This is a first. I’m writing this at Mum’s bedside. She’s comfortable but hasn’t been responsive for 24 hours or so. My sister and I are with her. Neither of us know what day or time it is. Spending so much time here has given me a sense of what it must be like to be a resident. Most of all, though, it has allowed us to see the love and care afforded to all the residents. When Mum’s GP said she couldn’t be in a better place, it wasn’t just designed to make us feel better. It was true and just how true is becoming clear.
Late last night, as I left, I bumped into three carers in the car park. I was puzzled as I’d said goodbye to the trio about ten minutes earlier.
“Would you mind if we went back in to say goodnight to your mum?”
Would we mind? It was one of the many profoundly touching moments of this surreal experience. In turn, they went back into Mum’s bedroom, gave her a kiss, and said goodnight. There’s a lump in my throat just writing about it. These are special people.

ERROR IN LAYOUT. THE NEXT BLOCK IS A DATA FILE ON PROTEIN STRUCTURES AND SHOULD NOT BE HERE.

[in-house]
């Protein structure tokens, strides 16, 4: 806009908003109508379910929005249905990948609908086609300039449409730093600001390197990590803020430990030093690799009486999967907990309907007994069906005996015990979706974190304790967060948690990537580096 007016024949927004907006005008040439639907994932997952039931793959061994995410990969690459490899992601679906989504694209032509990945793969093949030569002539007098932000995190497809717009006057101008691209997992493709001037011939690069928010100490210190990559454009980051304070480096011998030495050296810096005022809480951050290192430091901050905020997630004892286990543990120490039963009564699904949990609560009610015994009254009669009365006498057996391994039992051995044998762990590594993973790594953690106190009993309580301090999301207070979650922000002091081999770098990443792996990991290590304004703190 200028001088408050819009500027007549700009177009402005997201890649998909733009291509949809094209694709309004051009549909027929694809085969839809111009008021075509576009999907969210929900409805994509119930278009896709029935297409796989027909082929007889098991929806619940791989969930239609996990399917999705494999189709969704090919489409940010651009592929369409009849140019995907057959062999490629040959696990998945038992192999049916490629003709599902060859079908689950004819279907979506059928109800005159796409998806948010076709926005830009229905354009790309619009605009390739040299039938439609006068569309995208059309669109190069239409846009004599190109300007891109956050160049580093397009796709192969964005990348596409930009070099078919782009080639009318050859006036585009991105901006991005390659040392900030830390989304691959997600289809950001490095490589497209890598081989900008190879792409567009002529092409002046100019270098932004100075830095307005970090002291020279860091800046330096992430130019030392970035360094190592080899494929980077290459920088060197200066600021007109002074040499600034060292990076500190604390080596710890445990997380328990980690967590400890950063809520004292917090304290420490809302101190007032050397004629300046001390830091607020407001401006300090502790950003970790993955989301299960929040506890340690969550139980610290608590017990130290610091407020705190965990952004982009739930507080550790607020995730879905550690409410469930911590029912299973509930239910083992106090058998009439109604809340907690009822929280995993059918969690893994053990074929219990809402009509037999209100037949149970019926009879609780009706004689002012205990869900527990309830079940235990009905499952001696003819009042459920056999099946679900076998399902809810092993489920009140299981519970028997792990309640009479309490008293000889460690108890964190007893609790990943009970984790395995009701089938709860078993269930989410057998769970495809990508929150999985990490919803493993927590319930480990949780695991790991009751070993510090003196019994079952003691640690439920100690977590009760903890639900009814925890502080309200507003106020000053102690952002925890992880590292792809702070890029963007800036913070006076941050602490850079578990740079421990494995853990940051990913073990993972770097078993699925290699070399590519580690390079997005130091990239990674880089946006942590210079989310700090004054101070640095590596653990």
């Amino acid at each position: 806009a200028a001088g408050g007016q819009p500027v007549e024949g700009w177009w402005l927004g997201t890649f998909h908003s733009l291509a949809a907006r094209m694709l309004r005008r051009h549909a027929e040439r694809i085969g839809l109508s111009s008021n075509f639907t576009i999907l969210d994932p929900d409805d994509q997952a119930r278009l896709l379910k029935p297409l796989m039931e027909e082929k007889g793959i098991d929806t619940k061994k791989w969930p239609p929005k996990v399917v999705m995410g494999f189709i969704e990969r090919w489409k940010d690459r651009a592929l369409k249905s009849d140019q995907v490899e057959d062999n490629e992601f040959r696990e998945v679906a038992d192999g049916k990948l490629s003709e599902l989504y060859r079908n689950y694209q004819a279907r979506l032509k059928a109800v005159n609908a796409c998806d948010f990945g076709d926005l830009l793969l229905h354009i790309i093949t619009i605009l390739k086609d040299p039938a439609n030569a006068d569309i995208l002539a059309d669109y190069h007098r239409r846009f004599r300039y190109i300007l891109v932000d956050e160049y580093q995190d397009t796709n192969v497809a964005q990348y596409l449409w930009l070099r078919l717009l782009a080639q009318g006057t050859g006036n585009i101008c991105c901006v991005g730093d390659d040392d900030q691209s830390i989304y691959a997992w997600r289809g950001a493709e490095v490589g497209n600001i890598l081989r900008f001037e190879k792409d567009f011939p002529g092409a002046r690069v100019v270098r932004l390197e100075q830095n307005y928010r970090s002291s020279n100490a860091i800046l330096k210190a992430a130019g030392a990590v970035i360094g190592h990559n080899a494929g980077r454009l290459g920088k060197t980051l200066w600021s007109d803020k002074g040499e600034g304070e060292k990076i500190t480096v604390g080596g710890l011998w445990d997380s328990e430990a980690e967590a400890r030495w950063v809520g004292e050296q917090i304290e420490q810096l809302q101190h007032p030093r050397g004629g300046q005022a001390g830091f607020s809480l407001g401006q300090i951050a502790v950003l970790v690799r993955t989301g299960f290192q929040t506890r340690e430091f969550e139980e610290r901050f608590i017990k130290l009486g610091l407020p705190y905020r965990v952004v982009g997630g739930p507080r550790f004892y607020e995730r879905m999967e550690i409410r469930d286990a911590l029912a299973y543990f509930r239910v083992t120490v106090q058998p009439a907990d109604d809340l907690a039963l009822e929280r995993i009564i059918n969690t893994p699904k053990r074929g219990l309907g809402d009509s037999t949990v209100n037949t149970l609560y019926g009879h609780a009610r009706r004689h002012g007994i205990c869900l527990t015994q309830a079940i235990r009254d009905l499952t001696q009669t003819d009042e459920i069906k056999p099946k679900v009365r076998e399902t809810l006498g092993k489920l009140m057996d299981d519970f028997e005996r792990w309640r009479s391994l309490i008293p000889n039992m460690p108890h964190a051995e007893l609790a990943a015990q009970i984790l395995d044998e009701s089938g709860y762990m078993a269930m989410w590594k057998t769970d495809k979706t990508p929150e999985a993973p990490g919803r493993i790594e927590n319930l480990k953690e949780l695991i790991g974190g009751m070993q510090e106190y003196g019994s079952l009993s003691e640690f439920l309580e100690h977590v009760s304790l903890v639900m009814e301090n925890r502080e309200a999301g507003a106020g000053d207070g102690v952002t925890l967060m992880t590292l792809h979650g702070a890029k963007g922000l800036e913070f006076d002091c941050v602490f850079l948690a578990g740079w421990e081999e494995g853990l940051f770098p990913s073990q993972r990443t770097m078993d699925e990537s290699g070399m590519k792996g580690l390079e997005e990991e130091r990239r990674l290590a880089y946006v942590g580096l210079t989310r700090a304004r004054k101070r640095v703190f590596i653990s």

My sister and I are talking to Mum, remembering happy times together, sharing her company until the end. It’s impossible to know how aware she is of what’s going on around her but one of the carers said that when she told her I was on my way back this morning, Mum opened her eyes. There’s strength to be found in moments like that.
There’s no way of knowing how long we have. I wasn’t sure we’d have this morning but we do and there’s nowhere I’d rather be. I’d like to think that, for Mum, the end is in sight. While I cherish these moments, the thought of her being at peace, true peace, is stronger still.